The flight attendant advised putting on our coats, and we descended a mobile staircase in the dark.
The cold struck me like a ton of bricks to the chest. On the frozen runway, we tread lightly to the airport shuttle.
Most people were silent, but the friend I’d made in aisle six was chatty and nervous for her connecting flight to London. “Going by myself,” she’d told me somewhere over the North Atlantic. “My birthday is coming, so I figured I’d do something special for myself this year. You’re travelling alone, too?”
I was. A string of unfortunate incidents had turned out to be a blessing in disguise. What began as a series of excruciating experiences became the catalyst for the leap of faith that propelled me to book the ticket and leave. If I’d been living wrong—at least in theory, which circumstances seemed to illustrate over and over—it only made sense to do something that felt right.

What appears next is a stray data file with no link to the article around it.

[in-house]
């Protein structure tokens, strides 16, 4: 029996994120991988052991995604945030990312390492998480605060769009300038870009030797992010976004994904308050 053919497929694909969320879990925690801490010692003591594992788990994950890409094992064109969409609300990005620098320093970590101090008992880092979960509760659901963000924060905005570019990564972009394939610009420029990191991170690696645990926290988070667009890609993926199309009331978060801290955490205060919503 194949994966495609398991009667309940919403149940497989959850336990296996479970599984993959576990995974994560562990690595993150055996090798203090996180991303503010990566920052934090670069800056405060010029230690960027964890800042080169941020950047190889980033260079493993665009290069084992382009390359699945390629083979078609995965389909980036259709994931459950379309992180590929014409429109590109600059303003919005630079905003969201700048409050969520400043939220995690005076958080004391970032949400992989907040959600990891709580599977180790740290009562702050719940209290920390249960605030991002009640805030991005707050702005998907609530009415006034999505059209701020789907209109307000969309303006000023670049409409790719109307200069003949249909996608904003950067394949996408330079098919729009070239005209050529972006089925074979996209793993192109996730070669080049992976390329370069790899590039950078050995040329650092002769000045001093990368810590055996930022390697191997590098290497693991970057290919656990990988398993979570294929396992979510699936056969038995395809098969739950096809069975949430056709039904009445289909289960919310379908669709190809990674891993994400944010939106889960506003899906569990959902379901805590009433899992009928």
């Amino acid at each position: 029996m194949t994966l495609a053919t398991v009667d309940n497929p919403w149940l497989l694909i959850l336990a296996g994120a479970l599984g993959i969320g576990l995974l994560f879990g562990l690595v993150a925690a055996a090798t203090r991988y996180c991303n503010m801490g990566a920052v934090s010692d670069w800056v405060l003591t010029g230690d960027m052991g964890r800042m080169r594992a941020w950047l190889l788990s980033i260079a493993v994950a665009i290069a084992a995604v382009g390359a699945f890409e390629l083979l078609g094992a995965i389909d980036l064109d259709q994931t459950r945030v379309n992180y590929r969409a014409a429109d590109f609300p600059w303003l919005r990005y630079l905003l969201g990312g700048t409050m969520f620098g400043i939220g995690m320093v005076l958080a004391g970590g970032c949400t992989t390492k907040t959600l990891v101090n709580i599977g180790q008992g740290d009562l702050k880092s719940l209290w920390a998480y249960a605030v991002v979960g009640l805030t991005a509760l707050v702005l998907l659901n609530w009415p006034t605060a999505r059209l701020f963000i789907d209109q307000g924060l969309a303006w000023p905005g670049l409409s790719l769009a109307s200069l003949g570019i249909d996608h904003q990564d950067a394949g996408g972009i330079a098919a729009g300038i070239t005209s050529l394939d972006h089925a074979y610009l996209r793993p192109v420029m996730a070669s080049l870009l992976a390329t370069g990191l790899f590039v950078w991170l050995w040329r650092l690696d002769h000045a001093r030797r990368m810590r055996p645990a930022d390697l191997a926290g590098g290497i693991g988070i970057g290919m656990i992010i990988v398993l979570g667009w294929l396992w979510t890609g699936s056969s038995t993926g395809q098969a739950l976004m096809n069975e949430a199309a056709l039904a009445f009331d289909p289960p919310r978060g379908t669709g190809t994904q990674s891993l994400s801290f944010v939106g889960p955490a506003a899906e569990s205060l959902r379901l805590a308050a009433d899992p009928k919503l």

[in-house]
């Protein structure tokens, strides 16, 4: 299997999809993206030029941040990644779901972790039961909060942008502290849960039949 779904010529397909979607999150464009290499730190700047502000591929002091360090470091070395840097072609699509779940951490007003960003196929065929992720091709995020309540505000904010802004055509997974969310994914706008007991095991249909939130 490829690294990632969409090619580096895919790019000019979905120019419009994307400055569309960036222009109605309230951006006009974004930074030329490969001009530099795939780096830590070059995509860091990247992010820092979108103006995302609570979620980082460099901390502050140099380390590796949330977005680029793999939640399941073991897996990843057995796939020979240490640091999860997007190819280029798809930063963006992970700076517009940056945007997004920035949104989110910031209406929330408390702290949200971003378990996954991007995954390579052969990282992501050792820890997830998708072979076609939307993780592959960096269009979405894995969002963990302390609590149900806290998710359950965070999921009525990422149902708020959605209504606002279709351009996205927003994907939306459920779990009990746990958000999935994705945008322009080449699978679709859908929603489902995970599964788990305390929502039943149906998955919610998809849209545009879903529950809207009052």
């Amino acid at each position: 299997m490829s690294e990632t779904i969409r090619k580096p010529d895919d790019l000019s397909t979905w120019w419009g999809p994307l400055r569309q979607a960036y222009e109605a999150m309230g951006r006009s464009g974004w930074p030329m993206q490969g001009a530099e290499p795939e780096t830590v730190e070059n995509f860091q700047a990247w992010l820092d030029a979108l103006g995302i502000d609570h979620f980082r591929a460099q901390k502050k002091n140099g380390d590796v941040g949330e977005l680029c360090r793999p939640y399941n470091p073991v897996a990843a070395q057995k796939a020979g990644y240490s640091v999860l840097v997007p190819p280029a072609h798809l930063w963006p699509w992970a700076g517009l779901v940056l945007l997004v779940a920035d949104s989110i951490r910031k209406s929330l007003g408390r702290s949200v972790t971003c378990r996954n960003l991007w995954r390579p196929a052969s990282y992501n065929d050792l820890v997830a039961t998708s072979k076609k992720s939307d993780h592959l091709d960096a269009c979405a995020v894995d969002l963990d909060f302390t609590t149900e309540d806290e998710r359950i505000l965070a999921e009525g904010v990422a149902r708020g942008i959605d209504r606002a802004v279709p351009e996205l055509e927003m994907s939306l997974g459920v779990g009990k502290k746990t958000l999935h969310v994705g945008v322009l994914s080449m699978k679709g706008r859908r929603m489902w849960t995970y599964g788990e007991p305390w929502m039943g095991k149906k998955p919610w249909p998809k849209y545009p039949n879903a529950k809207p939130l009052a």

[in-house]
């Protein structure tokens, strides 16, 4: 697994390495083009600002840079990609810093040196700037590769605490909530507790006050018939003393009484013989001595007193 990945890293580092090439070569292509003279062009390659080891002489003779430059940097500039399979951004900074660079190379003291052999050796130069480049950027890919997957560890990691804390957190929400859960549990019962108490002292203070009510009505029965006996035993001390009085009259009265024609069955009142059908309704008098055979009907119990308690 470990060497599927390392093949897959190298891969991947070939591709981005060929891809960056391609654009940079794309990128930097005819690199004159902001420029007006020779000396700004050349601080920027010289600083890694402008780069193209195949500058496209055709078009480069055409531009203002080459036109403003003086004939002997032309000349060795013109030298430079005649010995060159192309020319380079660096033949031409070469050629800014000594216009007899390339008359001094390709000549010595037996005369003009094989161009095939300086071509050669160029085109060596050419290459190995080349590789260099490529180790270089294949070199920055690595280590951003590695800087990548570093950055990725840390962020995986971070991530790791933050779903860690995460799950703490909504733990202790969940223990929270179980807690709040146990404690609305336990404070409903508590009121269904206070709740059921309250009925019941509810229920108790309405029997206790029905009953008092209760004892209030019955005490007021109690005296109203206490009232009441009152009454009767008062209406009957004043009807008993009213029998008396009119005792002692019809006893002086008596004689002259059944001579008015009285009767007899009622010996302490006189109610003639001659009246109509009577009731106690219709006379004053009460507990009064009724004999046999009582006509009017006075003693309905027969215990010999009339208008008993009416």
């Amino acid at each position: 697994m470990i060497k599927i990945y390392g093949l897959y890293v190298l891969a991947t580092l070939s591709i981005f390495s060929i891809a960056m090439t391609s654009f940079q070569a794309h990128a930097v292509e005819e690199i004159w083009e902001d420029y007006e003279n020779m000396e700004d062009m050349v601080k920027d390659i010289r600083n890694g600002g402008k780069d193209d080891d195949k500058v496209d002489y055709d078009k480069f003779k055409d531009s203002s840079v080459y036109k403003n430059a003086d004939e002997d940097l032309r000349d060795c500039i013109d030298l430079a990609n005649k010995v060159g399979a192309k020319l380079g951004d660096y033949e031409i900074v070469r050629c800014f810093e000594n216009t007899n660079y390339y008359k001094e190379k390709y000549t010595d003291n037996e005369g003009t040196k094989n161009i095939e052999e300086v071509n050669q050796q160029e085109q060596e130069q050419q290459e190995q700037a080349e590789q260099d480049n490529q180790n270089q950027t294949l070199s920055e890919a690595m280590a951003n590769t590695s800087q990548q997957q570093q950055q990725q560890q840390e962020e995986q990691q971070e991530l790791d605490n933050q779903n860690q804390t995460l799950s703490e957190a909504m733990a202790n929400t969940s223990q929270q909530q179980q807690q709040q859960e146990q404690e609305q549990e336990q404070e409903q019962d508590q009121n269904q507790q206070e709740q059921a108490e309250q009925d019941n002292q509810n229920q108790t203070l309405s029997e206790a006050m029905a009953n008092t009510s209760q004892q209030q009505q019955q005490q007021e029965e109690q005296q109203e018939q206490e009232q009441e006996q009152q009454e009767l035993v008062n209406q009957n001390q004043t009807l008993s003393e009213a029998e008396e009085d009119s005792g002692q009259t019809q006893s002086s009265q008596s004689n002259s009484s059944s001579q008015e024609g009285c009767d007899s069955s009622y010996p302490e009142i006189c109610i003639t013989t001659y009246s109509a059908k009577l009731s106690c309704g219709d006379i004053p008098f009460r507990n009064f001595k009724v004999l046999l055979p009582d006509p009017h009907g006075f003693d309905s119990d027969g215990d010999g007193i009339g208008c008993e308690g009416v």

Which, at that point, meant crossing the number one thing off my bucket list: watching the northern lights in Nesjavellir, Iceland. It was something I’d wanted to do for years, but had put off while I waited for the right time to go and the right person to go with. Those kinds of circumstances never really seem to line up, anyway, unless we make a point to align them ourselves.
The right time is always whenever we deem it so.
Read the full article on Elephant Journal.